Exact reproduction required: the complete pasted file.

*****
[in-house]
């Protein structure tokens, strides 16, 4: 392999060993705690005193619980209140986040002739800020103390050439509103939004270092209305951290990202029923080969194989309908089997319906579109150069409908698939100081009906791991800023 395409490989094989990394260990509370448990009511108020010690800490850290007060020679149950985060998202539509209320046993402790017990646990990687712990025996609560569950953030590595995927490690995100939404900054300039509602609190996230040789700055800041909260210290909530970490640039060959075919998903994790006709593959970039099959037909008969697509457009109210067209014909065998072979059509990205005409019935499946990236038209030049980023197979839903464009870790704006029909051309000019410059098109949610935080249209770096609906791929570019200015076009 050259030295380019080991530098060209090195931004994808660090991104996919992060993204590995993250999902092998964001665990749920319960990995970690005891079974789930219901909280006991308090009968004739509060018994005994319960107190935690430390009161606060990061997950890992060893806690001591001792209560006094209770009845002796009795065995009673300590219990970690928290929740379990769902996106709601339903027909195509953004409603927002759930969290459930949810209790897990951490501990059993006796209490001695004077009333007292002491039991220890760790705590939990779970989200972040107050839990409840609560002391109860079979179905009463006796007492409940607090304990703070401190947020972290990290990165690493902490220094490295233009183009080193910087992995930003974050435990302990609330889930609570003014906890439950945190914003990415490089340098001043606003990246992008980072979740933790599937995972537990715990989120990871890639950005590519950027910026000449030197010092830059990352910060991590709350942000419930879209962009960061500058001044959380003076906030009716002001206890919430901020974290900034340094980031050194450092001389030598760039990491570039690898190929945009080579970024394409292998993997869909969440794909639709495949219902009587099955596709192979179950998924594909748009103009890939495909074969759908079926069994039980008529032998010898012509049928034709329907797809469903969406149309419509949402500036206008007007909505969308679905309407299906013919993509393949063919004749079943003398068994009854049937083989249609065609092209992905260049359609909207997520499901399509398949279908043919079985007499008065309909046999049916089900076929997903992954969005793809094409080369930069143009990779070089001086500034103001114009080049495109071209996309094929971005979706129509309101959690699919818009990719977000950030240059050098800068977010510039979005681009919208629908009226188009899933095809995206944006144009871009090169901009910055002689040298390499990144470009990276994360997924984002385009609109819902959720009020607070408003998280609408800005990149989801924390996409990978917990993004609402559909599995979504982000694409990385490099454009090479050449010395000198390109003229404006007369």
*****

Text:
[in-house]
């Protein structure tokens, strides 16, 4: 392999060993705690005193619980209140986040002739800020103390050439509103939004270092209305951290990202029923080969194989309908089997319906579109150069409908698939100081009906791991800023 395409490989094989990394260990509370448990009511108020010690800490850290007060020679149950985060998202539509209320046993402790017990646990990687712990025996609560569950953030590595995927490690995100939404900054300039509602609190996230040789700055800041909260210290909530970490640039060959075919998903994790006709593959970039099959037909008969697509457009109210067209014909065998072979059509990205005409019935499946990236038209030049980023197979839903464009870790704006029909051309000019410059098109949610935080249209770096609906791929570019200015076009 050259030295380019080991530098060209090195931004994808660090991104996919992060993204590995993250999902092998964001665990749920319960990995970690005891079974789930219901909280006991308090009968004739509060018994005994319960107190935690430390009161606060990061997950890992060893806690001591001792209560006094209770009845002796009795065995009673300590219990970690928290929740379990769902996106709601339903027909195509953004409603927002759930969290459930949810209790897990951490501990059993006796209490001695004077009333007292002491039991220890760790705590939990779970989200972040107050839990409840609560002391109860079979179905009463006796007492409940607090304990703070401190947020972290990290990165690493902490220094490295233009183009080193910087992995930003974050435990302990609330889930609570003014906890439950945190914003990415490089340098001043606003990246992008980072979740933790599937995972537990715990989120990871890639950005590519950027910026000449030197010092830059990352910060991590709350942000419930879209962009960061500058001044959380003076906030009716002001206890919430901020974290900034340094980031050194450092001389030598760039990491570039690898190929945009080579970024394409292998993997869909969440794909639709495949219902009587099955596709192979179950998924594909748009103009890939495909074969759908079926069994039980008529032998010898012509049928034709329907797809469903969406149309419509949402500036206008007007909505969308679905309407299906013919993509393949063919004749079943003398068994009854049937083989249609065609092209992905260049359609909207997520499901399509398949279908043919079985007499008065309909046999049916089900076929997903992954969005793809094409080369930069143009990779070089001086500034103001114009080049495109071209996309094929971005979706129509309101959690699919818009990719977000950030240059050098800068977010510039979005681009919208629908009226188009899933095809995206944006144009871009090169901009910055002689040298390499990144470009990276994360997924984002385009609109819902959720009020607070408003998280609408800005990149989801924390996409990978917990993004609402559909599995979504982000694409990385490099454009090479050449010395000198390109003229404006007369």